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Mesothelioma News

Your Mesothelioma Treatment Is Over: Now What?

When a person who has been exposed to asbestos is diagnosed with malignant mesothelioma, their entire world turns upside down. Suddenly, everything is focused on the disease, its treatment, and its affect on your family. Whether you’ve chosen an aggressive approach to your cancer or opted for palliative care designed to provide you with the greatest possible quality of life and relief from pain, at some point your actual cancer treatment will come to an end, and for many that eventuality can be difficult to deal with. As much as you may long for the day of your last chemotherapy session, for many the end of treatment represents a loss: it is easy to establish relationships with those who have been providing you care, and the end of treatment can feel like giving up. Mesothelioma is an emotionally challenging disease, and if you are struggling with feelings of fear, frustration, anxiety or grief, there is plenty of help available to you. Here are a few helpful hints for dealing with your stress.

  • Make sure that you are being compliant with the instructions that your mesothelioma specialist has given you. Though your course of treatment may be over, you are still a patient. You need to take your medications as prescribed, and make sure that you are showing up for all follow-up appointments and monitoring. Progression-free survival is considered temporary, and your physician will need to track you closely so that a new treatment plan can be put in place when your mesothelioma tumors return.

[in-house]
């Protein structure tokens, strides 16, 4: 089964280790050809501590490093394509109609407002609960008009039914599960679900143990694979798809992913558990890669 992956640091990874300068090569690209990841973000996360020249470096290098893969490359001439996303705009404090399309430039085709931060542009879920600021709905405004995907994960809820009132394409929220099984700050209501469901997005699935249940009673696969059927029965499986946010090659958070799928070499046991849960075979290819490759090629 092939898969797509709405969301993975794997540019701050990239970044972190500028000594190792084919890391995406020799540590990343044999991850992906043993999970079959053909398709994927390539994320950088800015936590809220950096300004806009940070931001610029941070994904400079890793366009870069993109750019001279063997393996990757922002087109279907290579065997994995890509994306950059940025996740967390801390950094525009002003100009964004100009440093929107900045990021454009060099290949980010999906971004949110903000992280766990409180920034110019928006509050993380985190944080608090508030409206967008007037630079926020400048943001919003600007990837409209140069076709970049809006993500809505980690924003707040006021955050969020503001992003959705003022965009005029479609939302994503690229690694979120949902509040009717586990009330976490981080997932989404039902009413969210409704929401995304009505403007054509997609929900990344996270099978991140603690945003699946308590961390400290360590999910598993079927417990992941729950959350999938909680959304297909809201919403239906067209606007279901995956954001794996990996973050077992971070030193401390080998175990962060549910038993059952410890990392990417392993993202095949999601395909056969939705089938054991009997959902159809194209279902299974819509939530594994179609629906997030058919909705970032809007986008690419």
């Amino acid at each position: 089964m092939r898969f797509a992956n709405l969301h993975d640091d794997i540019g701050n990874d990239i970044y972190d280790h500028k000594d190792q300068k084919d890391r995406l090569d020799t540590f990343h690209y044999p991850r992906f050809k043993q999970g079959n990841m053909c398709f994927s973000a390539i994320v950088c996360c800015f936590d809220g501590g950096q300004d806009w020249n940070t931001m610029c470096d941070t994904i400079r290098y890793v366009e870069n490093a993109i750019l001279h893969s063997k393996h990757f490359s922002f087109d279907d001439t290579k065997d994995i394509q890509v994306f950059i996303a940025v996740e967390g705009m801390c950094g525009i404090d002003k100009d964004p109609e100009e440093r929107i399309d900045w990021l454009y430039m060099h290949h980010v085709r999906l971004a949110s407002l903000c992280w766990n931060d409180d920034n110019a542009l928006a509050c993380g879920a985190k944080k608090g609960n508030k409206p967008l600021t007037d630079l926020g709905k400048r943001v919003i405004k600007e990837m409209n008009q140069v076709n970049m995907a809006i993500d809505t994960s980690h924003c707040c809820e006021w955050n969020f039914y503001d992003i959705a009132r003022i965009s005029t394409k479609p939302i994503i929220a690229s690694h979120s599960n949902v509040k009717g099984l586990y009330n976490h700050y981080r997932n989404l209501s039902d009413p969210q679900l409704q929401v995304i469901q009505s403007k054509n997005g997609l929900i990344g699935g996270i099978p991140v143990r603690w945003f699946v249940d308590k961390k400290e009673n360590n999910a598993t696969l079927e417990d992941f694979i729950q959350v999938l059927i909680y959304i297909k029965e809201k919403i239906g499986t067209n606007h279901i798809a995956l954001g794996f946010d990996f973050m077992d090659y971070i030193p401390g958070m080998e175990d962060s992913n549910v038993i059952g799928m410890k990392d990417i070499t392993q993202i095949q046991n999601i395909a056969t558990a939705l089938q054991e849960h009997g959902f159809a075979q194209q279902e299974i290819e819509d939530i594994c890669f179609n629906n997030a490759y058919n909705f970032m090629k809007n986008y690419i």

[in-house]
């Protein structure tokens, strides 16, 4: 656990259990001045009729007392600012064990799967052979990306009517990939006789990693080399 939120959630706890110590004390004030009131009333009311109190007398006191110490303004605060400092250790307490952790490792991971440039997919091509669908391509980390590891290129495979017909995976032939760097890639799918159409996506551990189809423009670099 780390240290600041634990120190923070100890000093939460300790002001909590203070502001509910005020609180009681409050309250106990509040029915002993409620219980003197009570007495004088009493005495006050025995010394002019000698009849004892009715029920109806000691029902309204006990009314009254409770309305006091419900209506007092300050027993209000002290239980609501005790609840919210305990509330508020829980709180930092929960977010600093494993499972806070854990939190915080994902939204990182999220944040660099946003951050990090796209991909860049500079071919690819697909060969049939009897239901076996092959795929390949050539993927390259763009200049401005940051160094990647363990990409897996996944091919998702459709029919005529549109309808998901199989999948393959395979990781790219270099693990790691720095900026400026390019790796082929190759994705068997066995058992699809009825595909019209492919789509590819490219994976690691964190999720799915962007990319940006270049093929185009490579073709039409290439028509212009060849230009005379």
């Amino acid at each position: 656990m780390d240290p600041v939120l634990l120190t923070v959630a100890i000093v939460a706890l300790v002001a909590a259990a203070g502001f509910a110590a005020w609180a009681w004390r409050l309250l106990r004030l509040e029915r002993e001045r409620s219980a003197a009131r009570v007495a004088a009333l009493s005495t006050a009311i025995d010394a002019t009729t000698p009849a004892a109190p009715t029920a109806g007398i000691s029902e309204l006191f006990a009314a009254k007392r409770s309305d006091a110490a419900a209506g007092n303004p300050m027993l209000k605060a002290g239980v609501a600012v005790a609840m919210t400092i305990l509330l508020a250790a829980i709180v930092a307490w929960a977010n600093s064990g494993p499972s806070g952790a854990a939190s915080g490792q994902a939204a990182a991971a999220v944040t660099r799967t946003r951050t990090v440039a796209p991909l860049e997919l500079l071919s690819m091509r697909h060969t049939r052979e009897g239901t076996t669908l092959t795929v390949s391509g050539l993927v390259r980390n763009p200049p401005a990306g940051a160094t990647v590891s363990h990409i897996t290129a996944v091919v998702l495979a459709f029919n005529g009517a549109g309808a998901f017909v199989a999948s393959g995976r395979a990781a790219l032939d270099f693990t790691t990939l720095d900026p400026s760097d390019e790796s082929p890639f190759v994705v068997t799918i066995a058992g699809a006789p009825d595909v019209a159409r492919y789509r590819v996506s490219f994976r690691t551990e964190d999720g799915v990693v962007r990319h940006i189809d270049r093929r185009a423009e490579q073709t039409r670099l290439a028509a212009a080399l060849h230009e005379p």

• Accept your fears and let yourself grieve. Though others may insist that you should stay upbeat, that is for their benefit – not yours. The more open and honest you are with your emotions, the better you are likely to feel, and may facilitate a more honest reaction from those who care for you too.
  • If you don’t feel that you can speak with your family about your feelings, take advantage of the ready ear of a therapist, counselor, spiritual leader or friend.
  • Live in the moment. Take the time to feel gratitude for all the good that you have experienced, and try to get what enjoyment and pleasure you can out of each of your days.
  • Embrace a healthy lifestyle, but don’t cheat yourself of pleasures. Wellness is both a physical state and a mental state.
  • If you can, get outside and enjoy some fresh air and sunshine.
  • Take back as much control of your life as you can. Though you may not be able to return to your previous roles or responsibilities, there are certainly some things that you can do, and returning to what was once normal will likely make you feel better.

If you are a mesothelioma patient and you need information about the resources available to you, contact us today at 1-800-966-2244.

Author: Terri Oppenheimer

Terri Oppenheimer

Terri Oppenheimer is an independent writer, editor, and proofreader. She graduated from the College of William and Mary with a degree in English. Her dreams of a writing career were diverted by a need to pay her bills. She spent a few years providing the copy for a major retailer, then landed a lucrative career in advertising sales. With college bills for all three of her kids paid, she left corporate America for a return to her original goal of writing. She specializes in providing content for websites and finds tremendous enjoyment in the things she learns while doing her research. Her specific areas of interest include health and fitness, medical research, and the law.